What someone sees, who likes plants, and what Ms. Wild Turkey sees likely differ. After spring rains, the yellow yarrow and purple catmint begin to bloom. The lime barberry shrub accents the yellow. Most of the trees and shrubs in this region now have leaves, except for the fenced Japanese maple, which is slow to awaken. Enough moisture for a lush spring morning!
Ms. Wild Turkey and I are curious. One of the rains misplaced a small tortoise in the backyard. A large speckled eggshell lays by the path. Toads are awakening.
Ms. Turkey has her eye on breakfast. She’s discovering new seeds and insects since the last rain. I think she sees the milkweed shooting up by the barberry bush and recalls how many insects it will attract soon. It’s worth watching.
Of course, even those who enjoy plants don’t see the same thing when we look at them. Beautiful to the bumblebee gathering nectar and pollen, this False Indigo is also reminiscent of wisteria in bloom in another region.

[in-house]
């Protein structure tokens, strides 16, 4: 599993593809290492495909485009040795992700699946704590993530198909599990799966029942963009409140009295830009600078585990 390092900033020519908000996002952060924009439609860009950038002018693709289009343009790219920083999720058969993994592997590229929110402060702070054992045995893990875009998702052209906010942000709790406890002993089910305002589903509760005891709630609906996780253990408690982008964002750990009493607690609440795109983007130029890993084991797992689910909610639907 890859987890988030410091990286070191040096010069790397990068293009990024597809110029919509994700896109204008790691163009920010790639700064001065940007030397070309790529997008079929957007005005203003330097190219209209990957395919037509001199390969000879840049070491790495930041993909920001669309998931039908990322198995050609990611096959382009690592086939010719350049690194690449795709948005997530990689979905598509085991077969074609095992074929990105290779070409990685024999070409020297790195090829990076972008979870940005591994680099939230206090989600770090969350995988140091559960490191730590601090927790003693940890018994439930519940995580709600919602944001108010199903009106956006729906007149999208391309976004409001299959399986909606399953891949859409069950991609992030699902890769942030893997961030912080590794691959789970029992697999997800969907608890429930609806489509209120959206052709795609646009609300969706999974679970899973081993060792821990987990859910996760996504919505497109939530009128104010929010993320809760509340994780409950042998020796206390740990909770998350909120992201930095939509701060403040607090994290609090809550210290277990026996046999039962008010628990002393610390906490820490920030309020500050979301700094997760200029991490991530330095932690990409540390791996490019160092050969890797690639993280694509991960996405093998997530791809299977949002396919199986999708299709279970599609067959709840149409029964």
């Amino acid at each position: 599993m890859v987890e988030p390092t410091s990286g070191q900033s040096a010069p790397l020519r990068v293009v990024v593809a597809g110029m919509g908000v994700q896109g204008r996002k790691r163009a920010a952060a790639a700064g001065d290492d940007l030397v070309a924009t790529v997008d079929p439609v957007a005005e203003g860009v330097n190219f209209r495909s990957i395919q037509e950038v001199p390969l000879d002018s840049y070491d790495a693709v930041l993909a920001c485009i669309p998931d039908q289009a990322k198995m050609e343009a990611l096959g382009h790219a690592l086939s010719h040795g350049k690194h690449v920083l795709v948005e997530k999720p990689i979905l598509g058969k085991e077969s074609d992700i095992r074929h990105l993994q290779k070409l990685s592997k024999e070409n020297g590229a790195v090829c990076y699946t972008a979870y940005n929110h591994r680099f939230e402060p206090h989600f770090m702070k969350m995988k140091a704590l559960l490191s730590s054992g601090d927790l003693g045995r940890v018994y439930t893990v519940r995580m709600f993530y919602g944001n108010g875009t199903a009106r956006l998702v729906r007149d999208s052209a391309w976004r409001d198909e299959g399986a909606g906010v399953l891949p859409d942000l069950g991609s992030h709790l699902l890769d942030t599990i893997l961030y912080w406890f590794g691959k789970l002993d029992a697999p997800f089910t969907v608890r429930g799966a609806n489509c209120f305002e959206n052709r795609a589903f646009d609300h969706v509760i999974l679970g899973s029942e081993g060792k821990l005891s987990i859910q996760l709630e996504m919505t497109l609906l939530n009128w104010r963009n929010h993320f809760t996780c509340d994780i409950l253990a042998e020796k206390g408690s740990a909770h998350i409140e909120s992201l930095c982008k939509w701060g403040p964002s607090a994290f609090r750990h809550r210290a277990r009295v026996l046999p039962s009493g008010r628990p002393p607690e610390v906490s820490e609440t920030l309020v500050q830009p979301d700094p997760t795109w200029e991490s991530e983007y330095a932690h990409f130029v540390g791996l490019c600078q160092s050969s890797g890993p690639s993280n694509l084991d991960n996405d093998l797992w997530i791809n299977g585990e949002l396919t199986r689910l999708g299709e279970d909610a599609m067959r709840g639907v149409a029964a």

So many hues of green this time of year! As pretty as the hydrangea blooms to follow.
The purity of peonies takes the breath.
So much variety in peony blooms that open to the new day,
and close when it rains.
These are the days when there is so much to see that bringing some blooms indoors is natural. What a beautiful time of year, dear readers! Hope to see you again next week at Plant Exchange Blog.
Oh no, that looks like a problem. Turkeys moved into this region only several years ago, but immediately started shredding anything colorful. They shade the berries off of the cotoneaster in autumn, and then just leave them on the ground. I would not mind so much if they actually ate them, but they just ruin them. What is worse than their damage to the landscapes is how they pull shingles off of the old buildings to get to insects underneath.